A mere 72 hours after making marriage equality the law of the land, the Supreme Court may be poised to make fundie heads explode once again. In 2013, Texas passed a draconian abortion law that, if allowed to fully take effect, could shutter all but 10 of the state’s abortion clinics, including the only clinic in the western part of the state. Earlier this afternoon, the Supreme Court stayed the full implementation of this law while it considers whether to hear an appeal from eight clinics that could face closure.
The justices voted 5-4 to keep the clinics open pending appeal. Not surprisingly, it broke along ideological lines, with Justice Anthony Kennedy joining the court’s four liberals in favor of granting the stay. From where I’m sitting, this makes it very likely that the Supremes will ultimately grant cert, which would all but assure that the clinics–two in Dallas-Fort Worth, four in Houston, one in Austin, and one in El Paso–stay open at least through the end of the Supreme Court’s term in October.
If the law is implemented in full, there will be no licensed clinics west of San Antonio. The only clinic south of San Antonio will be in McAllen, near the Mexican border–but that clinic will have nowhere near the capacity as centers in the Metroplex, Houston, Austin, and San Antonio. The Fifth Circuit Court of Appeals upheld the law on June 9, and the clinics wasted no time in filing an emergency appeal with the Supreme Court.
If the justices do take this up, they will get a chance to put one of the pro-life movement’s favorite tactics of late–targeted regulation of abortion providers, or TRAP–under the microscope. These laws are billed as protecting the safety of women–a claim that is disingenuous when you consider that many pro-life groups prop up crisis pregnancy centers that scare women with information that’s often dangerously inaccurate. And these people have the nerve to feign concern about women’s safety?
Two common TRAP provisions are at issue in the Texas abortion law. One requires all of the state’s abortion clinics to meet the same building standards as outpatient surgery centers. This would require renovations that are prohibitively expensive for many of these clinics. Moreover, they are completely unnecessary; the risk for complications from abortion is only 0.3 percent–so low as to be statistically insignificant. Such requirements are almost never imposed on other outpatient centers that perform low-risk procedures.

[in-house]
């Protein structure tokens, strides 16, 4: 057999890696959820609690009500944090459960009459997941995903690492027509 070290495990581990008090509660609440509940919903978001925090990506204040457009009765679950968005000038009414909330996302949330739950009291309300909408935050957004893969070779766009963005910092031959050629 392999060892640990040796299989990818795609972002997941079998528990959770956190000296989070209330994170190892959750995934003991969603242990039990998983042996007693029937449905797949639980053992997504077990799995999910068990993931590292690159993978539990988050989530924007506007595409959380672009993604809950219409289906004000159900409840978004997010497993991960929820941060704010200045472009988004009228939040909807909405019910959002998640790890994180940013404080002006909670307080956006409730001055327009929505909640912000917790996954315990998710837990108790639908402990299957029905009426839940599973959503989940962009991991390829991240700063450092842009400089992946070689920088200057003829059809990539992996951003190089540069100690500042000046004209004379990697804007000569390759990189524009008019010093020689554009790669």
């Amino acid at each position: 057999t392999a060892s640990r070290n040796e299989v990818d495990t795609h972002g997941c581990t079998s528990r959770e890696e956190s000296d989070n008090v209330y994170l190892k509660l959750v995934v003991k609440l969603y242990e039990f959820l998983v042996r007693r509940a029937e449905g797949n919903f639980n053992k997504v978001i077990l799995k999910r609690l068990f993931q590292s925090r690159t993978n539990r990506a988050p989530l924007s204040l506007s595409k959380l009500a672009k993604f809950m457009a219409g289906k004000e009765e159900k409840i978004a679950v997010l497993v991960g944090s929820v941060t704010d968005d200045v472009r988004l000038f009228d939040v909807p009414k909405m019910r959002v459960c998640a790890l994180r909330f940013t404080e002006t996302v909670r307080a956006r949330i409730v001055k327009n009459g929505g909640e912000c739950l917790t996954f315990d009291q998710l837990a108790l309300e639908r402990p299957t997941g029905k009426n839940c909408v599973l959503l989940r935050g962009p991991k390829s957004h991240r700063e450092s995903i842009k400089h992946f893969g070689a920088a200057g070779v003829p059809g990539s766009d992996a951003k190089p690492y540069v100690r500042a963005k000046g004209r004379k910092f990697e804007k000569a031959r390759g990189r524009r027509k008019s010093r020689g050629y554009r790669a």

The other provision requires abortion providers to have admitting privileges at a nearby hospital. Never mind that a number of hospitals balk at granting admitting privileges to abortionists. Some turn them down for religious reasons or because they don’t want to be subjected to the increasingly ugly and nakedly aggressive picketing methods of pro-life groups. Others turn them down simply because abortion carries so little risk that clinics almost never send women to the ER. Hospitals only grant admitting privileges to doctors who regularly send them patients.
Texas’ abortion law was one of many churned out in the wake of outrage over the crimes of Kermit Gosnell. Never mind that Pennsylvania officials hadn’t investigated an abortion clinic in two decades prior to the raid on Gosnell’s clinic. They also ignored numerous reports of illegal activity at Gosnell’s clinic until rumors that he was selling narcotics on the side prompted a raid. As we know all too well, facts never get in the way of a campaign of hate. And as we also know, whenever lawmakers rush into acting on important issues without taking the time to look into them, you end up with bad law.
Unless I’m very wrong, it looks like the Supreme Court is poised to take a long, hard look at an abortion law that is founded on junk science. If and when that happens, let’s hope that Kennedy draws the same conclusion that the Court’s four liberals, as well as we in Liberal America, have drawn–that this law is so odious that it should be put in the shredder.